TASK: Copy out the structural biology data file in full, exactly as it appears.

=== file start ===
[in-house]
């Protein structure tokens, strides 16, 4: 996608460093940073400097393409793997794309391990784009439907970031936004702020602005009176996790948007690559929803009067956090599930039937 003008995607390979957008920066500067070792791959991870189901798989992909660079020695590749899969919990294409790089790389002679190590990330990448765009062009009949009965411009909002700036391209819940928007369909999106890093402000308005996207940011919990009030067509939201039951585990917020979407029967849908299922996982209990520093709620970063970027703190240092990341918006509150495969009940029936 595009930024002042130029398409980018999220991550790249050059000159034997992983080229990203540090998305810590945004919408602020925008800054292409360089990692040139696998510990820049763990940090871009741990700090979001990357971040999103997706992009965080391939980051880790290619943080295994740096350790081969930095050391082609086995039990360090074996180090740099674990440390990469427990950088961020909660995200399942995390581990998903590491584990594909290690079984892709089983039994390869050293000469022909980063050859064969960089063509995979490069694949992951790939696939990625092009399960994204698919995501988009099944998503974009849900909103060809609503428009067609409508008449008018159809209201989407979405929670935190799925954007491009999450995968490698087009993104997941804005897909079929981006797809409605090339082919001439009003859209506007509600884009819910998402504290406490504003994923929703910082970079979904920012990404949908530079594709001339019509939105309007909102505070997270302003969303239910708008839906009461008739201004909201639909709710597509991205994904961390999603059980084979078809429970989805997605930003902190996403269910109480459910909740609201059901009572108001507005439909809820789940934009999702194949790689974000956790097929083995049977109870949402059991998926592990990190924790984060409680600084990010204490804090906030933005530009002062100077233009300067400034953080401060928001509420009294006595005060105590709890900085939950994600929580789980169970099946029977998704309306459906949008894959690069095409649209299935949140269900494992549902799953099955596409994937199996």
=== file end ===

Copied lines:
[in-house]
């Protein structure tokens, strides 16, 4: 996608460093940073400097393409793997794309391990784009439907970031936004702020602005009176996790948007690559929803009067956090599930039937 003008995607390979957008920066500067070792791959991870189901798989992909660079020695590749899969919990294409790089790389002679190590990330990448765009062009009949009965411009909002700036391209819940928007369909999106890093402000308005996207940011919990009030067509939201039951585990917020979407029967849908299922996982209990520093709620970063970027703190240092990341918006509150495969009940029936 595009930024002042130029398409980018999220991550790249050059000159034997992983080229990203540090998305810590945004919408602020925008800054292409360089990692040139696998510990820049763990940090871009741990700090979001990357971040999103997706992009965080391939980051880790290619943080295994740096350790081969930095050391082609086995039990360090074996180090740099674990440390990469427990950088961020909660995200399942995390581990998903590491584990594909290690079984892709089983039994390869050293000469022909980063050859064969960089063509995979490069694949992951790939696939990625092009399960994204698919995501988009099944998503974009849900909103060809609503428009067609409508008449008018159809209201989407979405929670935190799925954007491009999450995968490698087009993104997941804005897909079929981006797809409605090339082919001439009003859209506007509600884009819910998402504290406490504003994923929703910082970079979904920012990404949908530079594709001339019509939105309007909102505070997270302003969303239910708008839906009461008739201004909201639909709710597509991205994904961390999603059980084979078809429970989805997605930003902190996403269910109480459910909740609201059901009572108001507005439909809820789940934009999702194949790689974000956790097929083995049977109870949402059991998926592990990190924790984060409680600084990010204490804090906030933005530009002062100077233009300067400034953080401060928001509420009294006595005060105590709890900085939950994600929580789980169970099946029977998704309306459906949008894959690069095409649209299935949140269900494992549902799953099955596409994937199996």